10. At the FSL, you can also pick up packets of instructions / materials for mailing official letters to post. These letters are supposed to be sent 4 to 6 weeks prior to your actual arrival date, and should include that date in the letter. When you give a return address on the letter, use the FSI mailing address, not the physical address. They are happy to give you a card with this address on it in the Registrar's office; they can also tell you your post's address, in case you can't find it on the State intranet.

11. More important than the official introduction letter is your Arrival Notice. This is a cable your HR tech sends to post, outlining your travel plans. There is an arrival notice form in the Registrar's office for you to fill out and then fax to your HR tech. This should be done as soon as you have firm travel plans.

12. Check out of FSI -- this is the very last thing to do before you leave FSI; basically, the Registrar's office just wants to make sure you've jumped through all the above-mentioned hoops. They'll give you a check-out form, which you must take from one part of FSI to another to be signed. The whole form need not be filled out, however; ask the office workers in the Registrar's to specify what actually needs to be signed, and what you can ignore. Mostly, you need to show:

a) your vouchers are in order
b) you've returned all study materials to your training department (language, ConGen, etc.)
c) you've signed the book in rm 1304, ending your FSI email account. If you don't sign this book, it delays opening your new email account at post. (This is assuming that the computer office at FSI actually does delete your account after you sign, which they almost never do... Expect a delay at post.)

13. If all of this sounds relatively easy, that's because it really is. Just rely on the FSI travel office and the Registrar for any other information you need; they're great, honestly, and will happily suffer through all of your questions and concerns.

*This applies only to those officers departing for their first consular tours...

Tuesday, March 07, 2006

Joining the Dork Side*

Yes, friends, it's true: I have given into temptation and bought myself an iMac. And let me just say, it is beautiful. Light poured forth from the box and angels singing in chorus descended from the heavens when I opened it. My Compaq laptop sulked in an out-of-date, poorly designed fashion in the corner while I ooh-ed and ahh-ed at the goodness that is Apple. I am a convert. Though there is something faintly disturbing about a computer that comes with a pack of logo stickers. Who actually puts Apple stickers on their belongings? Will there come a time when I am willing -- even eager -- to do so? Have I given myself over to something more insidious than I realize? (It is a very seductive piece of machinery; you should see the way the light pulses while it's in 'sleep' mode... I kept expecting it to ask me to play a game of chess...)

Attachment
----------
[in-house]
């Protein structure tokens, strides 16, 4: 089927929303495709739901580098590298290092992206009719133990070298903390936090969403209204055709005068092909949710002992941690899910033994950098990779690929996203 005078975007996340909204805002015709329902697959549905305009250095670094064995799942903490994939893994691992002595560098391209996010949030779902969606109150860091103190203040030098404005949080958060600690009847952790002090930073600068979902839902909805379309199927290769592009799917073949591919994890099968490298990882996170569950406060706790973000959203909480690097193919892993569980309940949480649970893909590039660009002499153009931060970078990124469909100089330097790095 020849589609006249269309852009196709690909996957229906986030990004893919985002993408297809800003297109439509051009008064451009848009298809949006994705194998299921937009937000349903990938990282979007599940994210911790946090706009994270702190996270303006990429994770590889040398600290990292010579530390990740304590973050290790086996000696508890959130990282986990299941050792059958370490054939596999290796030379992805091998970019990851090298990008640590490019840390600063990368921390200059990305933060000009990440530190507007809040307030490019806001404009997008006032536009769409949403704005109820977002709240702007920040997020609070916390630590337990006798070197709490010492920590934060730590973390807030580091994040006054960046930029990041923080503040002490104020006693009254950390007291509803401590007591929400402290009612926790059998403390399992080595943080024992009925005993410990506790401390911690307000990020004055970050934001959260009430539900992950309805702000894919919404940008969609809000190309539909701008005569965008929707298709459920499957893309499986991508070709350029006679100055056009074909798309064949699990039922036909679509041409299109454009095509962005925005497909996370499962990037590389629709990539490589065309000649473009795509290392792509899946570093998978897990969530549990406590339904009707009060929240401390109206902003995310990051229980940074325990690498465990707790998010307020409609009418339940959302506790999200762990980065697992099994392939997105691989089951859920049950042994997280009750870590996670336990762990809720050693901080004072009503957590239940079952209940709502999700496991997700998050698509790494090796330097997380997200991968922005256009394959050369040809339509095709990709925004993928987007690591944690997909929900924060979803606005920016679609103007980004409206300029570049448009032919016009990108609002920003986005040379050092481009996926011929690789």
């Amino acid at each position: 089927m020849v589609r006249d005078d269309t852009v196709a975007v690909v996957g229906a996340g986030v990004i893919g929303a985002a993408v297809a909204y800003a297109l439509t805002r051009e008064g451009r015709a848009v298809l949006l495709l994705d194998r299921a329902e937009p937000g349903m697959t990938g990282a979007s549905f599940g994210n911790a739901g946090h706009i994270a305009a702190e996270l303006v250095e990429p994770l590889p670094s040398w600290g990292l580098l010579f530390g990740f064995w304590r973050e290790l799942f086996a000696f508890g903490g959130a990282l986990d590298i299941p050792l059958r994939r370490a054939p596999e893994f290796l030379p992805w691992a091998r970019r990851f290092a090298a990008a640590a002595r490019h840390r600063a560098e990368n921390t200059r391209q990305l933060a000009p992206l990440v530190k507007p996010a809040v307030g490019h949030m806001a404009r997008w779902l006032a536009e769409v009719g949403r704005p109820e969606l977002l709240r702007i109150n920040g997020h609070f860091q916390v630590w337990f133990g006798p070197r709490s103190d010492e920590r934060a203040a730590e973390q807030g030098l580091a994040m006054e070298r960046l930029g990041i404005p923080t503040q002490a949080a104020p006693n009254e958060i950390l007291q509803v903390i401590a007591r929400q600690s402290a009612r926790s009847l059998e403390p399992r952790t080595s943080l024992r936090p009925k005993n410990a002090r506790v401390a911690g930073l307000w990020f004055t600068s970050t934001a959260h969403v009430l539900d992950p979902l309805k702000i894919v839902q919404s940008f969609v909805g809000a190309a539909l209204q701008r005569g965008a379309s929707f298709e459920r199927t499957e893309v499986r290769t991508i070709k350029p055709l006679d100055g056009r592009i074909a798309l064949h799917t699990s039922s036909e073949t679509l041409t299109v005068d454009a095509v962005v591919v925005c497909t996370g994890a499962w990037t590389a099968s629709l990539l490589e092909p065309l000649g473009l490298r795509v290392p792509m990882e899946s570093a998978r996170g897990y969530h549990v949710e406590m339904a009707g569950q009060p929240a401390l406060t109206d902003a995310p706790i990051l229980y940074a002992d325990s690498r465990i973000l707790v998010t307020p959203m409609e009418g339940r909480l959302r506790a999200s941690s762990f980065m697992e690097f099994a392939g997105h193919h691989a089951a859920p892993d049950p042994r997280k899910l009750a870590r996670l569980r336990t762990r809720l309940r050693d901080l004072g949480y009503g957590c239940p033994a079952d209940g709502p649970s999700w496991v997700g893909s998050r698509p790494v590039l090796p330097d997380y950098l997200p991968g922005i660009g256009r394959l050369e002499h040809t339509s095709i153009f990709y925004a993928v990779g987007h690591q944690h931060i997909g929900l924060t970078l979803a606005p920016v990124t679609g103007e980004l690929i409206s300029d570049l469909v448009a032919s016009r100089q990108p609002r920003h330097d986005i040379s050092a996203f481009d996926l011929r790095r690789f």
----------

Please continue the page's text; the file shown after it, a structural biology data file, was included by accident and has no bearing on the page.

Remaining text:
In other news, my packout is complete as of yesterday. Which means, if you're following, that the lovely and expensive new iMac purchased over the weekend is now back in the box, happily winging its way to Japan, and not to be seen again for at least a month. Still, there is something so wonderful about living in an empty room, and I am feeling remarkably placid. It's not at all how I thought I'd be. The State Department has done its best to assist in this new-found halcyon condition by offering five days of 'consultation time' prior to departure. In theory, one should use these days to carry on highly informative conversations with various Main State contacts before going to post; in practice, this is not all that helpful for someone going to her first post to fulfill a pretty standard consular role. I have no idea what to even ask these highly informative people. So, instead I'm using consultation days more for their unofficial secondary function: as time to take care of various niggling administrative stuff. Like packout, for instance. And doctors appointments. And vouchers. And probably a whole host of other things I won't remember until the last minute. (Though I'll be posting an organized pre-departure list in not too long, to assist those of you who might need it.)

Portuguese ended with a whimper, and I'm doing the best I can to flush it from my system and recapture some semblance of my past Japanese glory. The last thing I need is to be spouting a lot of 'Bon dia! Tudo bem?'s while I'm bowing to the Japanese FSOs. To that end, I've set aside a couple of Japanese books to read on the plane. We'll see how it goes. I should probably try to re-memorize a few of the Japanese consular terms, too. Maybe I'll do that during my remaining consultation days. Maybe.

*I know buying an Apple is really more nerdy than dorky, but 'Becoming a Nerd-herder' didn't have the same ring...